To the Editors of the Crimson:
I have lived in Cambridge for over two decades. My daughter is a Radcliffe graduate and my two sons-in-law have Harvard degrees and live here too. In these years I have had the closest opportunity to observe Harvard University undergraduates, both male and female in my home. Naturally I have drawn many conclusions from these close contacts. But one conclusion stands out which it seems to me, merits the action of this great university in alleviating, if not correcting a situation which to my mind demands action.
It is this--the young men and women who attend the University particularly in the last decade of co-ed houses are faced with a difficult complex social situation--with very little help to aid them in coping with it except from their peers, if that. These young men and women encounter all kinds of new experiences in their relationships with the opposite sex at Harvard, with nowhere to go for guidance but themselves. Conditions for young people today are very different from those that existed in 1915 when Edward Bok, grandfather of the present president of Harvard and editor of the Ladies Home Journal, turned down some photographs of Diaghileff Russian Ballet dancers offered him for publication in the magazine, because the dancers' skirts exposed their knees. He finally published them in the January 1916 issue, after he arranged with an air brush painter at a cost of $600 to lower the skirts a few inches below their knees. Despite changing time Harvard has done little to take cognizance of the changed situation. It lets young men and women wrestle with problems of the sexual and emotional relationships they face while they study Plato, Aristotle. Wittgenstein, Kant and other philosophers.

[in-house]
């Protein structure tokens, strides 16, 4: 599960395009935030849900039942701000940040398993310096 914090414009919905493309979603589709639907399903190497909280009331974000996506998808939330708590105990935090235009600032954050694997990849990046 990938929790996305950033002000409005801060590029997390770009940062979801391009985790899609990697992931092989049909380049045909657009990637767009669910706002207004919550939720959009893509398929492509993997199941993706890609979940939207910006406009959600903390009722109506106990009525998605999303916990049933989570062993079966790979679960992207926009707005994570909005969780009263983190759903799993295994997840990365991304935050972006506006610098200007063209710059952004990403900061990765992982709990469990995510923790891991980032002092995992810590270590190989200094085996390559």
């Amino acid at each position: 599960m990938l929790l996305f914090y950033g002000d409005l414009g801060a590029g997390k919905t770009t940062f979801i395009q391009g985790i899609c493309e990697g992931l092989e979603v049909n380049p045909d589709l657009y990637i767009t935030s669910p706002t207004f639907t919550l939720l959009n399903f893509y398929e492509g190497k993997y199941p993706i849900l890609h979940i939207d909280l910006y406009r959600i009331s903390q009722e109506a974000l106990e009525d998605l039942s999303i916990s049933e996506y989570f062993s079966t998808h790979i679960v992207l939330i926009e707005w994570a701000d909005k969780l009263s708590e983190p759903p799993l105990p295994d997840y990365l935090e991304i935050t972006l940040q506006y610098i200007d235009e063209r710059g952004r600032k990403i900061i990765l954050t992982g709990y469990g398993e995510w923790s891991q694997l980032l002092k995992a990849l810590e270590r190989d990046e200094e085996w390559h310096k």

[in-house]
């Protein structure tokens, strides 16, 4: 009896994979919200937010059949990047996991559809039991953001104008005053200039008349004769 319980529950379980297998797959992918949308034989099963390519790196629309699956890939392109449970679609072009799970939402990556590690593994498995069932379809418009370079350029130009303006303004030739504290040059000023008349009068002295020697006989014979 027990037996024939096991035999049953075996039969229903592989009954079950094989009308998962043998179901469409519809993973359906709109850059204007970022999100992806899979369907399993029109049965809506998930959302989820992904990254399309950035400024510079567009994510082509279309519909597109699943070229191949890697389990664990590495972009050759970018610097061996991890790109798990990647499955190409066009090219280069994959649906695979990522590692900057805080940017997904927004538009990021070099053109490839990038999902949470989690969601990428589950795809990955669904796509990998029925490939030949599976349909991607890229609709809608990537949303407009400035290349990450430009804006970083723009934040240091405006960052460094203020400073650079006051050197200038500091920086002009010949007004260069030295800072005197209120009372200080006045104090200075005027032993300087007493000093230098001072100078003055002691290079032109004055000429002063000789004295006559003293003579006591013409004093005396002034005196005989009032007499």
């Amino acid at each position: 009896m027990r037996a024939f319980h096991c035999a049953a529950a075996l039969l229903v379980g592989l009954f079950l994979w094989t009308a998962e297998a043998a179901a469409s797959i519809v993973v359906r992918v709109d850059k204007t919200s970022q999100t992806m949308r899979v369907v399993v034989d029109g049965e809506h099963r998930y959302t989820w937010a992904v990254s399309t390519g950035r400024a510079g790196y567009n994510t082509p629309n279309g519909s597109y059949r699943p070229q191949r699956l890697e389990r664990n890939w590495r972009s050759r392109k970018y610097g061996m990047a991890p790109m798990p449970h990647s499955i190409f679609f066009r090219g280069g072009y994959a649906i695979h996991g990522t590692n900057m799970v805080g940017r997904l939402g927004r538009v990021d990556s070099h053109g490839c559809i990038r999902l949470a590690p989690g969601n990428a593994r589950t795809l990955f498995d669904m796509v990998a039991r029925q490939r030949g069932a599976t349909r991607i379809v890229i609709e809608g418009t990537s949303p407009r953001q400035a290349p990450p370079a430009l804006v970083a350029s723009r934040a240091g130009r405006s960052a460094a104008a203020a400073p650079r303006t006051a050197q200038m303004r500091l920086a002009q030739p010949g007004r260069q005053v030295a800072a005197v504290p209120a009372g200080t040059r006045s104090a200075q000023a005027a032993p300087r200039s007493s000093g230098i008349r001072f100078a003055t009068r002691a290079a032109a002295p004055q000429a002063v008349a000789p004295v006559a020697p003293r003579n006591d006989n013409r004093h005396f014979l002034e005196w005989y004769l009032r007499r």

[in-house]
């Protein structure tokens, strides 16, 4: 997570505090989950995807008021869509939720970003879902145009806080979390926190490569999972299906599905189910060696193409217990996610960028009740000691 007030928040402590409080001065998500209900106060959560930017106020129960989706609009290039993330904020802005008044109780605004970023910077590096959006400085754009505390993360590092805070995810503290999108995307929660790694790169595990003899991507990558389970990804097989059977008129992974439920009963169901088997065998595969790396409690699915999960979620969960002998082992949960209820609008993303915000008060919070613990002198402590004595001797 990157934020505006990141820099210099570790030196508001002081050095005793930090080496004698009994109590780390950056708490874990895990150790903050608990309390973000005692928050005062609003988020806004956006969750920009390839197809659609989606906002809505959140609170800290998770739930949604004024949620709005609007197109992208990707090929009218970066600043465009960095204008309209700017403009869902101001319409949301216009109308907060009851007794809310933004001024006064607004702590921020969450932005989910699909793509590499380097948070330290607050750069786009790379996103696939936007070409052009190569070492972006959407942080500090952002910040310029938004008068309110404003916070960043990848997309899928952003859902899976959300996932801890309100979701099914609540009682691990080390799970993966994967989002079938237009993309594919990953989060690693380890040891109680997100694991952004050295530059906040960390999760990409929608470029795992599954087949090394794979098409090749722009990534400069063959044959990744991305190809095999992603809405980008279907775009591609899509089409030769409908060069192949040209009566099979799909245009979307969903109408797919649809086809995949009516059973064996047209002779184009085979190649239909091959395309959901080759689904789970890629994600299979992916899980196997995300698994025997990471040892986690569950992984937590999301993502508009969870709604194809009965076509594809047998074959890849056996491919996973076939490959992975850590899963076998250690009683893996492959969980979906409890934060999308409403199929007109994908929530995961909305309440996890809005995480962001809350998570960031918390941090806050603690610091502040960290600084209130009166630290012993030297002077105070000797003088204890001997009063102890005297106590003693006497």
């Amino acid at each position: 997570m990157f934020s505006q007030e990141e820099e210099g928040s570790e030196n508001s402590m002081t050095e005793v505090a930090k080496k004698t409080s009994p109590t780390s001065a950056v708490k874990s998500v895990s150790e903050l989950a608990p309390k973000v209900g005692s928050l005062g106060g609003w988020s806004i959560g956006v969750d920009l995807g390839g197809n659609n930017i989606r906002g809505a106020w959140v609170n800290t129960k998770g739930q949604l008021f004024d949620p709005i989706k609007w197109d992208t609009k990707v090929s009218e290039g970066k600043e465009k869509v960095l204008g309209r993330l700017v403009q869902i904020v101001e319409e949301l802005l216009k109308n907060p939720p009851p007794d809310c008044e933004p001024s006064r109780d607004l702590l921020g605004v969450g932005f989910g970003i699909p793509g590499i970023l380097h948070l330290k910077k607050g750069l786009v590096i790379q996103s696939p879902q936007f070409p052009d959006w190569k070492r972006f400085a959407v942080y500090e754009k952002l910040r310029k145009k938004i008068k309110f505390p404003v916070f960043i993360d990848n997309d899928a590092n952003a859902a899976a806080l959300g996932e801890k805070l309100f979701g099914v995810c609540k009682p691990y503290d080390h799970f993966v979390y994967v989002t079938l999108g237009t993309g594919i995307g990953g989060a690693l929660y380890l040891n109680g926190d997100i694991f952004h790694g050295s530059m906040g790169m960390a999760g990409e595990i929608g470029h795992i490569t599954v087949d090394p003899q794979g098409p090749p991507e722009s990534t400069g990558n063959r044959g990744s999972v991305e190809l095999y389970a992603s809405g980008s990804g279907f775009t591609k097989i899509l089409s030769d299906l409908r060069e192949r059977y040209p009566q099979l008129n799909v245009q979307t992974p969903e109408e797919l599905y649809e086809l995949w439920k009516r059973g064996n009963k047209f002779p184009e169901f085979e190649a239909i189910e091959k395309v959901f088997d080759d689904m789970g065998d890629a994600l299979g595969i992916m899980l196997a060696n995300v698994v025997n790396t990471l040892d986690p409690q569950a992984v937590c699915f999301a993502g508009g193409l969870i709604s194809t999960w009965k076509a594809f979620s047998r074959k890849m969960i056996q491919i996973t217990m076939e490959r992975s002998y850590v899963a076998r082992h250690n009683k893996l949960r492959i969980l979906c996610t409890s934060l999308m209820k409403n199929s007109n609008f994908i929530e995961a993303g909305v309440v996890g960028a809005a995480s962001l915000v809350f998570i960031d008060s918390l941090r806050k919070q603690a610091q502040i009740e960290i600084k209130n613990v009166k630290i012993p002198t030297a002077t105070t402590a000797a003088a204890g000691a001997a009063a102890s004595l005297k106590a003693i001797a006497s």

My recommendation is the University catch up with its cultural time lag and keep pace with the realities of masculine and feminine life today by initiating courses on human relations. They would provide young people with knowledge and understanding of the situations they are faced with and how to deal with them. I have made the suggestion to several members of the faculty. They expressed the thought to me that such instruction would interfere with the private lives of the students. Quite the contrary, I believe higher education does not stop with ancient and modern savants but should relate the individual to the highest point of adjustment to contemporary society.
Or possibly before such courses are set up it might he desirable for the University to set up a task force of professors, students, counselors and others to study and explore the situation and make recommendations.
Whatever the course of action decided upon, the situation demands change for the better. Edward L. Bernays